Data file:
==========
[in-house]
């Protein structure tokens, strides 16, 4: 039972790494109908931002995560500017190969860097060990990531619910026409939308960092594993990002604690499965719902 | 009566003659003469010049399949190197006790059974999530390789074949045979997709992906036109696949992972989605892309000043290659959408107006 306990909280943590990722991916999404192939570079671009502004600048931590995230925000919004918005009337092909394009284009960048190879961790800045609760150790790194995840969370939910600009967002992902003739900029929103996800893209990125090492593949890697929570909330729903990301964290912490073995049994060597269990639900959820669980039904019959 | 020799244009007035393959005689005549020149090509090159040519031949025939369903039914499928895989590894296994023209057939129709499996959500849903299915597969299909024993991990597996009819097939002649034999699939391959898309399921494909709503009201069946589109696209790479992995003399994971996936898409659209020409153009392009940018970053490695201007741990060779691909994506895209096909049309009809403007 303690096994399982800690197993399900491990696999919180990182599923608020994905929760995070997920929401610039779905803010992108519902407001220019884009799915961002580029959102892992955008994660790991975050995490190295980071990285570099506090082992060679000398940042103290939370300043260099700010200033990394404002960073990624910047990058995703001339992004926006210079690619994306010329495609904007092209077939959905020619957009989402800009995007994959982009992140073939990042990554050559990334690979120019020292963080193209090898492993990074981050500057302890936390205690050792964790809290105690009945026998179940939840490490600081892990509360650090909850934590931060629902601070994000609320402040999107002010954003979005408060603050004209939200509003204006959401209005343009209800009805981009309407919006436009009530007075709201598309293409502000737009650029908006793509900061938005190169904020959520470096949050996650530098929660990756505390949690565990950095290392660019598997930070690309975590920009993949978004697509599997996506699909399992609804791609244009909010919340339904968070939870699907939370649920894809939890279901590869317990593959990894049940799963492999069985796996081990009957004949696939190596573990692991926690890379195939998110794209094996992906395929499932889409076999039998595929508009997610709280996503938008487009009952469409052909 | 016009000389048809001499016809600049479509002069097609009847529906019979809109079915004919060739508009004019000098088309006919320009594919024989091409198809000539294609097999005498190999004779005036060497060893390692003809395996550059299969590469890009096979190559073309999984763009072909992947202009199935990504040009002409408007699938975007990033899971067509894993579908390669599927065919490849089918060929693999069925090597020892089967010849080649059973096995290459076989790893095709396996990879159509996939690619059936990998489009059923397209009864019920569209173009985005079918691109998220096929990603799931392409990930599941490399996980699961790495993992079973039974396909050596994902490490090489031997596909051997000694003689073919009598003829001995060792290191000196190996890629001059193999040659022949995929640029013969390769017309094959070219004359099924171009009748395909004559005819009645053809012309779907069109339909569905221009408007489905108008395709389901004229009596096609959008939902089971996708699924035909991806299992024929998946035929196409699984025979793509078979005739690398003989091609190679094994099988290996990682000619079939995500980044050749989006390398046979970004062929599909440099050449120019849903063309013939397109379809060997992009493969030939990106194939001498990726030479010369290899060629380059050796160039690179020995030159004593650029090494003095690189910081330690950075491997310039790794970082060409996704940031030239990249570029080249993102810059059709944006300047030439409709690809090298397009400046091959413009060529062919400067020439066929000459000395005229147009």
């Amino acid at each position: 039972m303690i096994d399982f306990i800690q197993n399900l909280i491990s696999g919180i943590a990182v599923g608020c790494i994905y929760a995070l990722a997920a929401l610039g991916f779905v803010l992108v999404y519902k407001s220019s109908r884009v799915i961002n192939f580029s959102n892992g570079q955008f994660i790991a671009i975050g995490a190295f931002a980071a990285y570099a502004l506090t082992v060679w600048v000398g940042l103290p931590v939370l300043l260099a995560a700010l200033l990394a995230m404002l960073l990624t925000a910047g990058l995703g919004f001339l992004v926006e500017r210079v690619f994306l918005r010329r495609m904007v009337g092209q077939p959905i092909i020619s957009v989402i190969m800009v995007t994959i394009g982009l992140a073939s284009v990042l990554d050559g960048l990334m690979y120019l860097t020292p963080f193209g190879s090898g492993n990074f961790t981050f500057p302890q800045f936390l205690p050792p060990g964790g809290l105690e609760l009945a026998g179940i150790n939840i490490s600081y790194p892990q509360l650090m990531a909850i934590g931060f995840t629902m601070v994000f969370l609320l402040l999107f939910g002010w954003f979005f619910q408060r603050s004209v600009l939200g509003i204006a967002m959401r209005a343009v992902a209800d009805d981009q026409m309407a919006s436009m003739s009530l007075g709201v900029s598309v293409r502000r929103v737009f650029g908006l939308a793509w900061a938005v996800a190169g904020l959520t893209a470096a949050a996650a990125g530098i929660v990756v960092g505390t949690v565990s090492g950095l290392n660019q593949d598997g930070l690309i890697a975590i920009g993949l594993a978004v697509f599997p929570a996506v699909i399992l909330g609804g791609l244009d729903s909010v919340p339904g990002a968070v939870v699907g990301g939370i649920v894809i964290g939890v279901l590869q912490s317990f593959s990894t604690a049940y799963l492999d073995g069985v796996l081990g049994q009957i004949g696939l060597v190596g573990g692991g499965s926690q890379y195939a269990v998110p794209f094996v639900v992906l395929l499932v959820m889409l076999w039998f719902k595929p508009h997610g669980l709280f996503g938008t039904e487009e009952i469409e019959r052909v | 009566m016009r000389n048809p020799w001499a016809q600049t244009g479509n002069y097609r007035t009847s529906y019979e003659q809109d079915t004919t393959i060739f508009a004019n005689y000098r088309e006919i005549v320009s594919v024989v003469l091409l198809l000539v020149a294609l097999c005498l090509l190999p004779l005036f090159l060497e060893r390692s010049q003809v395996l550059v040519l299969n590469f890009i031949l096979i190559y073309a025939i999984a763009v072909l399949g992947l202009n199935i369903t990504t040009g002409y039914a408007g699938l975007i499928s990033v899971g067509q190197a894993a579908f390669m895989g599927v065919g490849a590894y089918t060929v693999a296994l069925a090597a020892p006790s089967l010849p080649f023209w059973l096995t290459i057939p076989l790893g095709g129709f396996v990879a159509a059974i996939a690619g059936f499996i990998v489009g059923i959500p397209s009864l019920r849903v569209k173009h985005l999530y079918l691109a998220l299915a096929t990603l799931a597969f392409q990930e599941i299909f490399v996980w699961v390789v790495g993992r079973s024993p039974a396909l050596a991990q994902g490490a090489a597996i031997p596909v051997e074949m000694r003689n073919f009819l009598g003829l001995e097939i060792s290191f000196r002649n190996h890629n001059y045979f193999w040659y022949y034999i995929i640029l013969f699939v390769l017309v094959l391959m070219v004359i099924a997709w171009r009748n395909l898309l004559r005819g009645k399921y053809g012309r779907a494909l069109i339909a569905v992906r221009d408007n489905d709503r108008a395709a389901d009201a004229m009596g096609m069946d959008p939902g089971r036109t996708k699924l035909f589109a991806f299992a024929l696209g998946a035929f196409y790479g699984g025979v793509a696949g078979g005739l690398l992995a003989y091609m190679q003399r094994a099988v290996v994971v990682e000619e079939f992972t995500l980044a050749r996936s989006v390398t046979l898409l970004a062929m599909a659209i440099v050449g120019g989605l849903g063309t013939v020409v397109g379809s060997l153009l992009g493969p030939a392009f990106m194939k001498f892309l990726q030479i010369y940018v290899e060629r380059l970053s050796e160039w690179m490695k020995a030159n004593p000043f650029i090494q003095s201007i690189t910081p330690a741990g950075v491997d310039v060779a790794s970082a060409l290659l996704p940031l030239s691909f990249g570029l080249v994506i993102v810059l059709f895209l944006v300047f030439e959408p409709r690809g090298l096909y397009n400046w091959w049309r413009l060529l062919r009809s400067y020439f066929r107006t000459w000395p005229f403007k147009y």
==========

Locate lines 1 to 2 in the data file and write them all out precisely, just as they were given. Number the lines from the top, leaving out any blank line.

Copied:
[in-house]
């Protein structure tokens, strides 16, 4: 039972790494109908931002995560500017190969860097060990990531619910026409939308960092594993990002604690499965719902 | 009566003659003469010049399949190197006790059974999530390789074949045979997709992906036109696949992972989605892309000043290659959408107006 306990909280943590990722991916999404192939570079671009502004600048931590995230925000919004918005009337092909394009284009960048190879961790800045609760150790790194995840969370939910600009967002992902003739900029929103996800893209990125090492593949890697929570909330729903990301964290912490073995049994060597269990639900959820669980039904019959 | 020799244009007035393959005689005549020149090509090159040519031949025939369903039914499928895989590894296994023209057939129709499996959500849903299915597969299909024993991990597996009819097939002649034999699939391959898309399921494909709503009201069946589109696209790479992995003399994971996936898409659209020409153009392009940018970053490695201007741990060779691909994506895209096909049309009809403007 303690096994399982800690197993399900491990696999919180990182599923608020994905929760995070997920929401610039779905803010992108519902407001220019884009799915961002580029959102892992955008994660790991975050995490190295980071990285570099506090082992060679000398940042103290939370300043260099700010200033990394404002960073990624910047990058995703001339992004926006210079690619994306010329495609904007092209077939959905020619957009989402800009995007994959982009992140073939990042990554050559990334690979120019020292963080193209090898492993990074981050500057302890936390205690050792964790809290105690009945026998179940939840490490600081892990509360650090909850934590931060629902601070994000609320402040999107002010954003979005408060603050004209939200509003204006959401209005343009209800009805981009309407919006436009009530007075709201598309293409502000737009650029908006793509900061938005190169904020959520470096949050996650530098929660990756505390949690565990950095290392660019598997930070690309975590920009993949978004697509599997996506699909399992609804791609244009909010919340339904968070939870699907939370649920894809939890279901590869317990593959990894049940799963492999069985796996081990009957004949696939190596573990692991926690890379195939998110794209094996992906395929499932889409076999039998595929508009997610709280996503938008487009009952469409052909 | 016009000389048809001499016809600049479509002069097609009847529906019979809109079915004919060739508009004019000098088309006919320009594919024989091409198809000539294609097999005498190999004779005036060497060893390692003809395996550059299969590469890009096979190559073309999984763009072909992947202009199935990504040009002409408007699938975007990033899971067509894993579908390669599927065919490849089918060929693999069925090597020892089967010849080649059973096995290459076989790893095709396996990879159509996939690619059936990998489009059923397209009864019920569209173009985005079918691109998220096929990603799931392409990930599941490399996980699961790495993992079973039974396909050596994902490490090489031997596909051997000694003689073919009598003829001995060792290191000196190996890629001059193999040659022949995929640029013969390769017309094959070219004359099924171009009748395909004559005819009645053809012309779907069109339909569905221009408007489905108008395709389901004229009596096609959008939902089971996708699924035909991806299992024929998946035929196409699984025979793509078979005739690398003989091609190679094994099988290996990682000619079939995500980044050749989006390398046979970004062929599909440099050449120019849903063309013939397109379809060997992009493969030939990106194939001498990726030479010369290899060629380059050796160039690179020995030159004593650029090494003095690189910081330690950075491997310039790794970082060409996704940031030239990249570029080249993102810059059709944006300047030439409709690809090298397009400046091959413009060529062919400067020439066929000459000395005229147009």